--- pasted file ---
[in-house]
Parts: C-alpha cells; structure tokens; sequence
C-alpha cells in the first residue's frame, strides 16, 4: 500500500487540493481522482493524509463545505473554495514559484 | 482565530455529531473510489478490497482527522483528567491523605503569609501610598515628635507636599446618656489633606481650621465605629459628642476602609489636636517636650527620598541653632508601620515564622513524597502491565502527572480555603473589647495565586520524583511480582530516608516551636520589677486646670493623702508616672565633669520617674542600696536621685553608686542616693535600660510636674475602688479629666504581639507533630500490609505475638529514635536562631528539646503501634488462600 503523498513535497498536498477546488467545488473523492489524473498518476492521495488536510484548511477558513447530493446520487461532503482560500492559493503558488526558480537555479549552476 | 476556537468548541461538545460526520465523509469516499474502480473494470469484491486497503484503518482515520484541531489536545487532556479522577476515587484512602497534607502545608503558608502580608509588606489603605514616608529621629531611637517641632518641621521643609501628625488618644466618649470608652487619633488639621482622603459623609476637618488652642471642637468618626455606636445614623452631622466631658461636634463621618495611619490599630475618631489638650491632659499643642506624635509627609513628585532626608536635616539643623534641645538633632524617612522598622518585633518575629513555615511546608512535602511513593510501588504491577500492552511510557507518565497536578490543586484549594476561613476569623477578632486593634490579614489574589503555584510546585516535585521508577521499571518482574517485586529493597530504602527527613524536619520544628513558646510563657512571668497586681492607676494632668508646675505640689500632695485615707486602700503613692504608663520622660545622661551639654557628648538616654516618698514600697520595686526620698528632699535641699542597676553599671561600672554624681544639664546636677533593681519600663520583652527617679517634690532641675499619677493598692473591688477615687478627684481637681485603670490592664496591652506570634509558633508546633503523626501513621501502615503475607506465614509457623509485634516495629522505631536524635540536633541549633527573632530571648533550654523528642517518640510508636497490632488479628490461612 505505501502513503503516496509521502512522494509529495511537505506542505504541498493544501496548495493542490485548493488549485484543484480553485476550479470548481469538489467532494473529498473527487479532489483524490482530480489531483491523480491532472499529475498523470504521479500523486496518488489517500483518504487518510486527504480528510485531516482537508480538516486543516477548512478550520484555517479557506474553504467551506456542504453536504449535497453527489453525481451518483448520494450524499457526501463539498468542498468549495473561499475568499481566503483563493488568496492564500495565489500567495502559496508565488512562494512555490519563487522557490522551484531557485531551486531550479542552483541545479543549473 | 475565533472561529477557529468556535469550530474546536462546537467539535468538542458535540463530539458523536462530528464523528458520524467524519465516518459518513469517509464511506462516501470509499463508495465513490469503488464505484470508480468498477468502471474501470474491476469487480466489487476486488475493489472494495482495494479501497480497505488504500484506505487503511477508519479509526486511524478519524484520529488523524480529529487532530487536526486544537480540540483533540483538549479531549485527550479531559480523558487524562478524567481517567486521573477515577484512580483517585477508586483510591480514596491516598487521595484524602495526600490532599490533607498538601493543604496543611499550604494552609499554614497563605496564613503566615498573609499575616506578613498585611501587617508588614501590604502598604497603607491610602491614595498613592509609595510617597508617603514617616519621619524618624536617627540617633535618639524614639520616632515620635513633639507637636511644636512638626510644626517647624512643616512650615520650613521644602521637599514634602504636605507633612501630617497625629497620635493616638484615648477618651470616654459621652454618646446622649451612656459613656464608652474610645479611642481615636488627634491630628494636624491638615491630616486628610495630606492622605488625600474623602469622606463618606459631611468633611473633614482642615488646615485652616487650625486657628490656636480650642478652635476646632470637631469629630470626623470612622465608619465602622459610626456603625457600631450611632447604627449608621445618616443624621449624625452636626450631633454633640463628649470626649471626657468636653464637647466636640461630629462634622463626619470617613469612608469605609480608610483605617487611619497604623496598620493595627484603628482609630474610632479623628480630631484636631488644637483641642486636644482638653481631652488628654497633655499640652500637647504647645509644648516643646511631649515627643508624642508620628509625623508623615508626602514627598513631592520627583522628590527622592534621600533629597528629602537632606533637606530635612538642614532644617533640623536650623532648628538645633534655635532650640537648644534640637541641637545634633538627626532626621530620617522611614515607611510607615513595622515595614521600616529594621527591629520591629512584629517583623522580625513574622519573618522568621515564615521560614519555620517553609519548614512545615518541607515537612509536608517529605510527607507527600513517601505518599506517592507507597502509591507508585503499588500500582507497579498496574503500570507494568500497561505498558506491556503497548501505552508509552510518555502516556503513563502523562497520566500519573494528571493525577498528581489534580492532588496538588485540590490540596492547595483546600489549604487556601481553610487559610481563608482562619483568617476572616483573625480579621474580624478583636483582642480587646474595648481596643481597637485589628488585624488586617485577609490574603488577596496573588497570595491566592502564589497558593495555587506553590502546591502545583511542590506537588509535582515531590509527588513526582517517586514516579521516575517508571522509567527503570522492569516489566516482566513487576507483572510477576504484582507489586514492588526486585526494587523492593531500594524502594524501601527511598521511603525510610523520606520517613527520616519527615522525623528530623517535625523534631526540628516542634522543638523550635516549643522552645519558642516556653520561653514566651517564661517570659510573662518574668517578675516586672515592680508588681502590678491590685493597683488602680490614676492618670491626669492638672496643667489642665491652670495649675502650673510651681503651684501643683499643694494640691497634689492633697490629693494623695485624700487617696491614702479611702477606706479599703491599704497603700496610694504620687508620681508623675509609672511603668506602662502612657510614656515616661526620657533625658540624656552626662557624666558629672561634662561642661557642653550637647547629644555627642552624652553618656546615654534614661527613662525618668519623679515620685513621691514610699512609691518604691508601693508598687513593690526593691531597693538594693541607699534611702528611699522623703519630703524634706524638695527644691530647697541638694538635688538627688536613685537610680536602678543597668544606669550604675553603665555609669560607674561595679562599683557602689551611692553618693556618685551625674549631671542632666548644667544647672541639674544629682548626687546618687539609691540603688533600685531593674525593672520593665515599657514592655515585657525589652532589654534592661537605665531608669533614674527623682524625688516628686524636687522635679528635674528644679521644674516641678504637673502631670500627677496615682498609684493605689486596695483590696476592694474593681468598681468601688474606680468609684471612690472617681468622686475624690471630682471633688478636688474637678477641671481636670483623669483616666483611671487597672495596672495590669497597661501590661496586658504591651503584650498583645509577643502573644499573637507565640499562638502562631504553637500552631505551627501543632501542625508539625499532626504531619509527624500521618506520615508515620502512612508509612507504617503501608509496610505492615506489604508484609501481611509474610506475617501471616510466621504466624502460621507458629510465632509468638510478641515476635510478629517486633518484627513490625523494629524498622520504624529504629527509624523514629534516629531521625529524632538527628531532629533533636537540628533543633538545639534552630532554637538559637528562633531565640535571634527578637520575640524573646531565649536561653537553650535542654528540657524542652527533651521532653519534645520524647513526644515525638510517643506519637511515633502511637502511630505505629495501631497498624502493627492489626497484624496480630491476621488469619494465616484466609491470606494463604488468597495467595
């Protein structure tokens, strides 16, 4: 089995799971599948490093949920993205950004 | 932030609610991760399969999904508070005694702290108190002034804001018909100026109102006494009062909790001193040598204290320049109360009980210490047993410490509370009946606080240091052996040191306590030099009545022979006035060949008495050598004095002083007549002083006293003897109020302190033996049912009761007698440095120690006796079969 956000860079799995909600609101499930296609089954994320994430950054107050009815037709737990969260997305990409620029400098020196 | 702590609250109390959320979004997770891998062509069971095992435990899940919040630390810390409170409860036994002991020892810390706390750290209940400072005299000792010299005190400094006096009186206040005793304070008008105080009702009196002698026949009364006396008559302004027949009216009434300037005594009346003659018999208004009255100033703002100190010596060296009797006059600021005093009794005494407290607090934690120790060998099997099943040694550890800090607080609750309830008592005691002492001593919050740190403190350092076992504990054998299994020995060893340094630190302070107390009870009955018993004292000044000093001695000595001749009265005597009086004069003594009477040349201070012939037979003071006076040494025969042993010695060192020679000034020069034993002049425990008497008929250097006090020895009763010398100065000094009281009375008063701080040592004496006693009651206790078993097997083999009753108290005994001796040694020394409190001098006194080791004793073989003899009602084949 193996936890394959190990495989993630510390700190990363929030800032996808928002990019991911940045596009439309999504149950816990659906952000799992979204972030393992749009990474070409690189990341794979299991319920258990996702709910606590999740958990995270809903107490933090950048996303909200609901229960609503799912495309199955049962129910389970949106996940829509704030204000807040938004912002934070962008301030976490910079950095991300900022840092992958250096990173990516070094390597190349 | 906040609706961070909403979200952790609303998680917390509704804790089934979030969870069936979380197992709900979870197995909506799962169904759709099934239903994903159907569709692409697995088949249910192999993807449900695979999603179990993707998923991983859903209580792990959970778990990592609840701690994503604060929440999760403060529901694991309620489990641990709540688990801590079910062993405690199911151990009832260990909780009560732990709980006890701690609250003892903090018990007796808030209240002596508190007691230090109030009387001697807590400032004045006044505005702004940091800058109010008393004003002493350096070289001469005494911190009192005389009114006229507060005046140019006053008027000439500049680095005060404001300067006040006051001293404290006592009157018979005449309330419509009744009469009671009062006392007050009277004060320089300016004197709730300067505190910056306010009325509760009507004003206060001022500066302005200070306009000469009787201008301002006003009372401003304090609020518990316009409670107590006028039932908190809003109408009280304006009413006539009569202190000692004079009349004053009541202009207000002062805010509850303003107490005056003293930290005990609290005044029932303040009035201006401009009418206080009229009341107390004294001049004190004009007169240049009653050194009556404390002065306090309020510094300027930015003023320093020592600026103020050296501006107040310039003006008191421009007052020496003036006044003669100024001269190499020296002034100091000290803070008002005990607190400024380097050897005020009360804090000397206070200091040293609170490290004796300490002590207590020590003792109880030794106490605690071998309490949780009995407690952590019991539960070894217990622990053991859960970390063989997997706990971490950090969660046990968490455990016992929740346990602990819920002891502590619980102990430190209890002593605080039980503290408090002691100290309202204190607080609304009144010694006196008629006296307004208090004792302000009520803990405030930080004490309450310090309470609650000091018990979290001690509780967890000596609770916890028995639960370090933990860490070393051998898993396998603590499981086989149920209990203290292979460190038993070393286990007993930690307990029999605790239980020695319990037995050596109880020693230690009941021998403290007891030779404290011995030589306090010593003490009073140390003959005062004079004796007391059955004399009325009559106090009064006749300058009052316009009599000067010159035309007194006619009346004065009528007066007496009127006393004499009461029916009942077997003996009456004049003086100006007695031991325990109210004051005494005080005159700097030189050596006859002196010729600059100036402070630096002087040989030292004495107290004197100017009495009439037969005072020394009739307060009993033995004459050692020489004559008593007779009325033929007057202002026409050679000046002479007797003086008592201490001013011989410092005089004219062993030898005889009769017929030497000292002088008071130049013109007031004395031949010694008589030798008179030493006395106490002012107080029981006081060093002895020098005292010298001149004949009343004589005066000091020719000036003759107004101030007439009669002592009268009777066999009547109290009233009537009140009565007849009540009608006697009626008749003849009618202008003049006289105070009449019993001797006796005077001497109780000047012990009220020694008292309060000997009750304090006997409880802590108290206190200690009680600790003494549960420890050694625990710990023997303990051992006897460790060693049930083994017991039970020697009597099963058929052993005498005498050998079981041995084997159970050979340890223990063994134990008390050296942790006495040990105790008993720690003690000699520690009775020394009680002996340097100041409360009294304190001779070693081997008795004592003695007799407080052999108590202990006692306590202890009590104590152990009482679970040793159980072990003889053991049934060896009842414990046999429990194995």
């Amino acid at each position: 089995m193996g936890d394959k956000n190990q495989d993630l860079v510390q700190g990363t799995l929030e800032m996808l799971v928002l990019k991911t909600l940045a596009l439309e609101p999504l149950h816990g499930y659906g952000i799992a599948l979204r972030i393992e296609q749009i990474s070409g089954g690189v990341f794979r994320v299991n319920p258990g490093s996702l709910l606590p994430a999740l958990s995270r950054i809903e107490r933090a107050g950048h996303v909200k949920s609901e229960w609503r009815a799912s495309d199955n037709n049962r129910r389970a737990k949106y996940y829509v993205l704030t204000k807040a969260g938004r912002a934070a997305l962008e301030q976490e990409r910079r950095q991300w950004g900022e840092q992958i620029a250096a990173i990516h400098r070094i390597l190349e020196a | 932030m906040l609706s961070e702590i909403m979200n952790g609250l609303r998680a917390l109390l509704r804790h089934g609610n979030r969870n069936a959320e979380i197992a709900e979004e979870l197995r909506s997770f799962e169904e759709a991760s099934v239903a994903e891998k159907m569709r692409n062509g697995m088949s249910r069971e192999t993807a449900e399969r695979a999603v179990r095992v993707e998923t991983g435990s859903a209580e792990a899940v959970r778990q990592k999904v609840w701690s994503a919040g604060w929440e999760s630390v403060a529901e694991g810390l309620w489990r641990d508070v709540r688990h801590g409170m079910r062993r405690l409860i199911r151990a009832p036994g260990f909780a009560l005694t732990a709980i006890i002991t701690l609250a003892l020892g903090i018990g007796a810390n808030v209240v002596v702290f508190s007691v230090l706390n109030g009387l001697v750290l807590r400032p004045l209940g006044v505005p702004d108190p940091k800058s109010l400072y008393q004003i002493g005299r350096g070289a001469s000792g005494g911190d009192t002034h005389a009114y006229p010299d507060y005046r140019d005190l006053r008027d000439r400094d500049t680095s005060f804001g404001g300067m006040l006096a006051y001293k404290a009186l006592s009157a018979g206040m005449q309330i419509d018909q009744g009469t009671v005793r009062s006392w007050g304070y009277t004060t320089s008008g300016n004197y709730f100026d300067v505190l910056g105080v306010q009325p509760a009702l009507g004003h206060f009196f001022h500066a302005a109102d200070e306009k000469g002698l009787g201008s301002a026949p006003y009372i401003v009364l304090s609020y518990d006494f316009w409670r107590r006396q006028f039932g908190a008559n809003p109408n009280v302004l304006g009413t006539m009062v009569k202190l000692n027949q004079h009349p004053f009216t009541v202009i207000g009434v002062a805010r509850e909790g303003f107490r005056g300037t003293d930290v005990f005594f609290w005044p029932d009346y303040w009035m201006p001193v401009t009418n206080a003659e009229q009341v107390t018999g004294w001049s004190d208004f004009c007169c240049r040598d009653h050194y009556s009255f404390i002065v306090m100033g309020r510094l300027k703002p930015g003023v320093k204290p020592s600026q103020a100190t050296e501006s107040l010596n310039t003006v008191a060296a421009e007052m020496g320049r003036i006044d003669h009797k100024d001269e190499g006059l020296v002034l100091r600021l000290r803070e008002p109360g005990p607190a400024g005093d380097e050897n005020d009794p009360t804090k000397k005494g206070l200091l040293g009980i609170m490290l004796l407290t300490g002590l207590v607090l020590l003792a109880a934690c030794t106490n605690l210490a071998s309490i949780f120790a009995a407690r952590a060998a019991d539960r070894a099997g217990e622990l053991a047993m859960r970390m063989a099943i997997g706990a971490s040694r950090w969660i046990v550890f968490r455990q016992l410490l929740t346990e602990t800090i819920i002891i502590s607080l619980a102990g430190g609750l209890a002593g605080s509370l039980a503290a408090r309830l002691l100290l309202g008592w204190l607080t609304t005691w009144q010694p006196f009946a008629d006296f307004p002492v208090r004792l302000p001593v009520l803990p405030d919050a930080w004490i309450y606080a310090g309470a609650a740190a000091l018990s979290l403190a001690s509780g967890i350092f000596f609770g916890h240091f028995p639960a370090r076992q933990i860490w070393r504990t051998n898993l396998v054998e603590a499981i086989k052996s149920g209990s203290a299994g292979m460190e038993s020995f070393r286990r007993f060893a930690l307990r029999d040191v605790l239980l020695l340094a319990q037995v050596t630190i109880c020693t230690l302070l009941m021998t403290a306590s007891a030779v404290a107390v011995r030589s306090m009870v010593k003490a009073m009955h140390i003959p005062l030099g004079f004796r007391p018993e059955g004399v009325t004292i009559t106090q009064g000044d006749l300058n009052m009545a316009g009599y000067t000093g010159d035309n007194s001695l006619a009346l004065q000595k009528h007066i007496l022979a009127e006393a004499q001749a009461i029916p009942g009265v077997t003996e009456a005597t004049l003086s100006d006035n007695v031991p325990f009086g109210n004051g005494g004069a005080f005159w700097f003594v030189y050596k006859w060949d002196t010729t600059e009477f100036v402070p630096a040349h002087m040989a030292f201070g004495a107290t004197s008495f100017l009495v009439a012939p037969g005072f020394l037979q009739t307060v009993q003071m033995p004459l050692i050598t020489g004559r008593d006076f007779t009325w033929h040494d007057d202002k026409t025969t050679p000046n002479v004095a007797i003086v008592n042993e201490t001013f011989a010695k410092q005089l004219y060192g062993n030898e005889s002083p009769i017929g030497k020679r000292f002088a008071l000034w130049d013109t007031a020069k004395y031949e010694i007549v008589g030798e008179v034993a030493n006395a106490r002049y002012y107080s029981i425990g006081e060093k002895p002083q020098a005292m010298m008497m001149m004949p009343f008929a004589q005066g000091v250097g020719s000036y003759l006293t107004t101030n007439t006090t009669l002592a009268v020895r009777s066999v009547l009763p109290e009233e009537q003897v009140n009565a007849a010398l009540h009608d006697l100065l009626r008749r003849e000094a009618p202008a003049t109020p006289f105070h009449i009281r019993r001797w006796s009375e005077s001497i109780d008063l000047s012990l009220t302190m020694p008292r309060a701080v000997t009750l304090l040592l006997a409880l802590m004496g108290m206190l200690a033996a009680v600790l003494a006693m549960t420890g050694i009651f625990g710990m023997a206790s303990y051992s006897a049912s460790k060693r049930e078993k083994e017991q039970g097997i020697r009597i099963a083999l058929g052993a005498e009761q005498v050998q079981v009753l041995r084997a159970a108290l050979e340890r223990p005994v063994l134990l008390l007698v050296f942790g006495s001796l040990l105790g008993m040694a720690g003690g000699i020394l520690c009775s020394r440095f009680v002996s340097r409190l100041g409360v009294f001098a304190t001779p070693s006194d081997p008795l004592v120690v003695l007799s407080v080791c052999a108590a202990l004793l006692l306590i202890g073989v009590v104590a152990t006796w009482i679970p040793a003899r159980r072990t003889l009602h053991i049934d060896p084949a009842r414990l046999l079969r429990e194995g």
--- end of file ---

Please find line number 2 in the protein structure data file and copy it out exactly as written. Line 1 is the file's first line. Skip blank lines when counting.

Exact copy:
Parts: C-alpha cells; structure tokens; sequence